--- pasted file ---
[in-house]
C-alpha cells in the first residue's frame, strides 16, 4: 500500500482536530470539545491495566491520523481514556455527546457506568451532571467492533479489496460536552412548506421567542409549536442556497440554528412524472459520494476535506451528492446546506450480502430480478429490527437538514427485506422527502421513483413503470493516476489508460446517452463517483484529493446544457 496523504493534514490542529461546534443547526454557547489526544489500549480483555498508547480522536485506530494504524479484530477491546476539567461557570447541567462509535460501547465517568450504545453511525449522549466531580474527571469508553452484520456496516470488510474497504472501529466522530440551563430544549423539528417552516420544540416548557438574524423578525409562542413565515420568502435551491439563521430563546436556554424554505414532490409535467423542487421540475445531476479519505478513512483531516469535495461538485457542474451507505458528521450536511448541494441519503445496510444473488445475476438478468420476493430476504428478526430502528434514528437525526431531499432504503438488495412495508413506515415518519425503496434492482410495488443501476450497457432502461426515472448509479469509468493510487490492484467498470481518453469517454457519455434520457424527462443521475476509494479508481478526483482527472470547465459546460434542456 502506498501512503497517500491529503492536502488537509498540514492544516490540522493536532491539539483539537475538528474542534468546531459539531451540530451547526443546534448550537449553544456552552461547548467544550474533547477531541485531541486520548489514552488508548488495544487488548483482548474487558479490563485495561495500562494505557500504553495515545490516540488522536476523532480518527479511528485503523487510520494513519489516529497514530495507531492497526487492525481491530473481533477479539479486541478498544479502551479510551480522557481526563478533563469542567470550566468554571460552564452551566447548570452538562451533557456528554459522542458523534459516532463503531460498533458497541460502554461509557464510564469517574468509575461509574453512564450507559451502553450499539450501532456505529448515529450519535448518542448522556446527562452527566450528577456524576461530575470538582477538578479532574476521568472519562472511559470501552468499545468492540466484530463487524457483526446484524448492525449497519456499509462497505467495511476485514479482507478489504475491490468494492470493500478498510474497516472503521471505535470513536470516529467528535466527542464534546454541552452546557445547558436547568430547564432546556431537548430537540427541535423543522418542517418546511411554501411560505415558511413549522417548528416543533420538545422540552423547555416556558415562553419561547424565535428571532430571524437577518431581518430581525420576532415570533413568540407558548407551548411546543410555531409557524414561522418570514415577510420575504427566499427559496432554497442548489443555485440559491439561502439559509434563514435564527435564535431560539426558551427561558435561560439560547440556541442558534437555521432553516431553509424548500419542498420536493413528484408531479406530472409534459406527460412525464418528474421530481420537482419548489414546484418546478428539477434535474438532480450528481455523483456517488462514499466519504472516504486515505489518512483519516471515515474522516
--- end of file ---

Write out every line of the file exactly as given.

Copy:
[in-house]
C-alpha cells in the first residue's frame, strides 16, 4: 500500500482536530470539545491495566491520523481514556455527546457506568451532571467492533479489496460536552412548506421567542409549536442556497440554528412524472459520494476535506451528492446546506450480502430480478429490527437538514427485506422527502421513483413503470493516476489508460446517452463517483484529493446544457 496523504493534514490542529461546534443547526454557547489526544489500549480483555498508547480522536485506530494504524479484530477491546476539567461557570447541567462509535460501547465517568450504545453511525449522549466531580474527571469508553452484520456496516470488510474497504472501529466522530440551563430544549423539528417552516420544540416548557438574524423578525409562542413565515420568502435551491439563521430563546436556554424554505414532490409535467423542487421540475445531476479519505478513512483531516469535495461538485457542474451507505458528521450536511448541494441519503445496510444473488445475476438478468420476493430476504428478526430502528434514528437525526431531499432504503438488495412495508413506515415518519425503496434492482410495488443501476450497457432502461426515472448509479469509468493510487490492484467498470481518453469517454457519455434520457424527462443521475476509494479508481478526483482527472470547465459546460434542456 502506498501512503497517500491529503492536502488537509498540514492544516490540522493536532491539539483539537475538528474542534468546531459539531451540530451547526443546534448550537449553544456552552461547548467544550474533547477531541485531541486520548489514552488508548488495544487488548483482548474487558479490563485495561495500562494505557500504553495515545490516540488522536476523532480518527479511528485503523487510520494513519489516529497514530495507531492497526487492525481491530473481533477479539479486541478498544479502551479510551480522557481526563478533563469542567470550566468554571460552564452551566447548570452538562451533557456528554459522542458523534459516532463503531460498533458497541460502554461509557464510564469517574468509575461509574453512564450507559451502553450499539450501532456505529448515529450519535448518542448522556446527562452527566450528577456524576461530575470538582477538578479532574476521568472519562472511559470501552468499545468492540466484530463487524457483526446484524448492525449497519456499509462497505467495511476485514479482507478489504475491490468494492470493500478498510474497516472503521471505535470513536470516529467528535466527542464534546454541552452546557445547558436547568430547564432546556431537548430537540427541535423543522418542517418546511411554501411560505415558511413549522417548528416543533420538545422540552423547555416556558415562553419561547424565535428571532430571524437577518431581518430581525420576532415570533413568540407558548407551548411546543410555531409557524414561522418570514415577510420575504427566499427559496432554497442548489443555485440559491439561502439559509434563514435564527435564535431560539426558551427561558435561560439560547440556541442558534437555521432553516431553509424548500419542498420536493413528484408531479406530472409534459406527460412525464418528474421530481420537482419548489414546484418546478428539477434535474438532480450528481455523483456517488462514499466519504472516504486515505489518512483519516471515515474522516